DRAMA; 2hr 13min
STARRING: Brad Pitt, Jonah Hill, Philip Seymour Hoffman
Positive logic: from left, Pitt and Hill
Gearing up for the 2002 season, the Oakland Athletics baseball team is in lousy shape with three star players quitting the already minor-league outfit. Based on the 2003 book by Michael Lewis, Moneyball is the true-life story of how failed baseballer and A’s general manager Billy Beane (Pitt) turned the low-budgeted crew around through implementing a hiring policy of statistically calculating players’ strengths by examining each game. It matters not to Beane and his economics-wunderkind offsider, Peter Brand (Hill), if a player has a physical weakness or a dodgy rep, providing he has a compensatory on-base positive to offer. Traditionalist team scouts and the A’s gruff coach, Art Howe (Hoffman), are predictably incensed but as it happens, they’re dead wrong.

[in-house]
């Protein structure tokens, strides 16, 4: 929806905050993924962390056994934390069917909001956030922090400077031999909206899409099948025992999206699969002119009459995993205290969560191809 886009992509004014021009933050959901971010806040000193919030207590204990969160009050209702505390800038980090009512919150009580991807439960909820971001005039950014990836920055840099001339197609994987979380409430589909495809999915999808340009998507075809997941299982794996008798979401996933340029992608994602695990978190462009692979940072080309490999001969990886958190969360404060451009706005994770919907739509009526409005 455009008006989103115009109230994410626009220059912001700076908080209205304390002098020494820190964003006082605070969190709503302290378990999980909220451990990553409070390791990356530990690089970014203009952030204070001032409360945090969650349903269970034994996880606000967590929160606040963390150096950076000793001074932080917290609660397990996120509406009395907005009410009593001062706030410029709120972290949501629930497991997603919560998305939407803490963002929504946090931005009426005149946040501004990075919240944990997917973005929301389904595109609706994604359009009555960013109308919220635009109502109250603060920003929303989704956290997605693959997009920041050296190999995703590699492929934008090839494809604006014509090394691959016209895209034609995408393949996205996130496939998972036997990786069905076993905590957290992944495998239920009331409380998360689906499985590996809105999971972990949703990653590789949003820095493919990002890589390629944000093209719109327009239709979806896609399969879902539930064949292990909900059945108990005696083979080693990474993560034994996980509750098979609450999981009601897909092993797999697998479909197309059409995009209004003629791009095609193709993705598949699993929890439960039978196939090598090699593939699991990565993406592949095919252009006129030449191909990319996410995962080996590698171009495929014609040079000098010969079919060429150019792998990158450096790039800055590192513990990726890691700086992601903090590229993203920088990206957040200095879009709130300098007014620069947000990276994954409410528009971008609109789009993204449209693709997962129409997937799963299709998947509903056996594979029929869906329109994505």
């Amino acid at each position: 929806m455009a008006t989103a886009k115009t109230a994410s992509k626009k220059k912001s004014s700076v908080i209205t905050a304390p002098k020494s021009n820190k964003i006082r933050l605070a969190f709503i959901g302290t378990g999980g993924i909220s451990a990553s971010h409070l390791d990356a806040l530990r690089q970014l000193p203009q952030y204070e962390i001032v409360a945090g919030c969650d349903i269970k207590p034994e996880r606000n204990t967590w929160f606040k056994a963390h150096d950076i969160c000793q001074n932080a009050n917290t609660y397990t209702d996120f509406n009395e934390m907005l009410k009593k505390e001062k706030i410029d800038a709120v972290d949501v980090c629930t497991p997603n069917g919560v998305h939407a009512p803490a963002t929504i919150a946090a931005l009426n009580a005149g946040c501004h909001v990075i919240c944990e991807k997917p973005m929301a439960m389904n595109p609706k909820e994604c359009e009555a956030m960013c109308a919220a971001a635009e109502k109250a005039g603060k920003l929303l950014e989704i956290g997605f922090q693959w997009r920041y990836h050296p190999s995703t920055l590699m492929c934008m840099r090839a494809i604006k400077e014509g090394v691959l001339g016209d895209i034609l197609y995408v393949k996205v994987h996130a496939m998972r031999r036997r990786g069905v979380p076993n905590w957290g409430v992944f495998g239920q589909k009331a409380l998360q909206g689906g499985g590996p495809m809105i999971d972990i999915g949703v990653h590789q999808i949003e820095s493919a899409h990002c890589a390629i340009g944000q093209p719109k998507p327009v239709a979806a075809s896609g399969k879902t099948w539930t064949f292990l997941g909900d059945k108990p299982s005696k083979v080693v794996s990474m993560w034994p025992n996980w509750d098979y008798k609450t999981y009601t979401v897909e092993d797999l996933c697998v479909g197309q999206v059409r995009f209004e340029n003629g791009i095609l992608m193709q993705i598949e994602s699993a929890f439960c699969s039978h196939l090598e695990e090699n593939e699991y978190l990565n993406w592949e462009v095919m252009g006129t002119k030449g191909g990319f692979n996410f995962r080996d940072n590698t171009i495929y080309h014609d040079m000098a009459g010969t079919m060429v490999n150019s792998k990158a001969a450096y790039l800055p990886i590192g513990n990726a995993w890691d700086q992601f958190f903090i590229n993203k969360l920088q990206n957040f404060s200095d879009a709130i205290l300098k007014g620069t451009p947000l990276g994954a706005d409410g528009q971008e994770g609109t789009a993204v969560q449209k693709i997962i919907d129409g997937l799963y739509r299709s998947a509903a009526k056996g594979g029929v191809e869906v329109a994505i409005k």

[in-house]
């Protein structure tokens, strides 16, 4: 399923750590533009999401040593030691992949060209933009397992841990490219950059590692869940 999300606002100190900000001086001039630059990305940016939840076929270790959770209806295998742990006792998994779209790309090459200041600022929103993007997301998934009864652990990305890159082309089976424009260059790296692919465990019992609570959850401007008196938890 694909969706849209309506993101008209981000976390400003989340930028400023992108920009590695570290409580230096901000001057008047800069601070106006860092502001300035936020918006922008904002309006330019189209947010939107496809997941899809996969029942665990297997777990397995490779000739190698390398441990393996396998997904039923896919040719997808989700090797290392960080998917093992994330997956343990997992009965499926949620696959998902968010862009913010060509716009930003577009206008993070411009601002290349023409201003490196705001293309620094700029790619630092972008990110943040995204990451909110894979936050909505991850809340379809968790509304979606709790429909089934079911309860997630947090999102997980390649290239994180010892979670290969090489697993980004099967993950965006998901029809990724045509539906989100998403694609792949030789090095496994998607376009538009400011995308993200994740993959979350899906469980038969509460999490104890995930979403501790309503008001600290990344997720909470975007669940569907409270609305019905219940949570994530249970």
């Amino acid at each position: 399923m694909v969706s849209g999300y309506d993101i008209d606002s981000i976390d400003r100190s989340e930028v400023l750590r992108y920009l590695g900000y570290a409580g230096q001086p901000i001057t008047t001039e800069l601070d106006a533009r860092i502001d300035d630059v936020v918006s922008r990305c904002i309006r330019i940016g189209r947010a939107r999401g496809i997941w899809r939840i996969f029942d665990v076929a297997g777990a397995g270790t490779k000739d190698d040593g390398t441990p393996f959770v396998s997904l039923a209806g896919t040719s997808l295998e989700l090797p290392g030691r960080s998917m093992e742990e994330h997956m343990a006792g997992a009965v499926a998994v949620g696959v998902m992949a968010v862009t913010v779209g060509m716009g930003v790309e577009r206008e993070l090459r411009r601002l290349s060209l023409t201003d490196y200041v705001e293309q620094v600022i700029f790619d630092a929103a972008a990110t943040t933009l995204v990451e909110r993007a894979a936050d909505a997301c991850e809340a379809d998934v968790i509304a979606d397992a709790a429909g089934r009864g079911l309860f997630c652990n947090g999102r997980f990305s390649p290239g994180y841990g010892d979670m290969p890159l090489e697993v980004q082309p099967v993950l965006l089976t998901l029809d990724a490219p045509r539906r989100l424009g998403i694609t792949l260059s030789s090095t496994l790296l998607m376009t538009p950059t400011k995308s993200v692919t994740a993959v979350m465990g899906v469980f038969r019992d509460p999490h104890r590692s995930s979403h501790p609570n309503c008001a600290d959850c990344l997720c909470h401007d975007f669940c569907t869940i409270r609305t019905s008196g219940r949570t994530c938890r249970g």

If this comes across as dry and insider, it’s not at all. Director Bennett Miller (Capote) is an agile storyteller with a dream date star: a smart, thorny operator with sledgehammer style, Pitt-as-Beane is compelled, insecure and intriguing. Layer that with the political push-pull of players traded by phone in minutes, the wham-bam backroom meltdowns, the onfield showmanship and the thrill of a whopping winning streak and we’re talking thinker’s surprise package.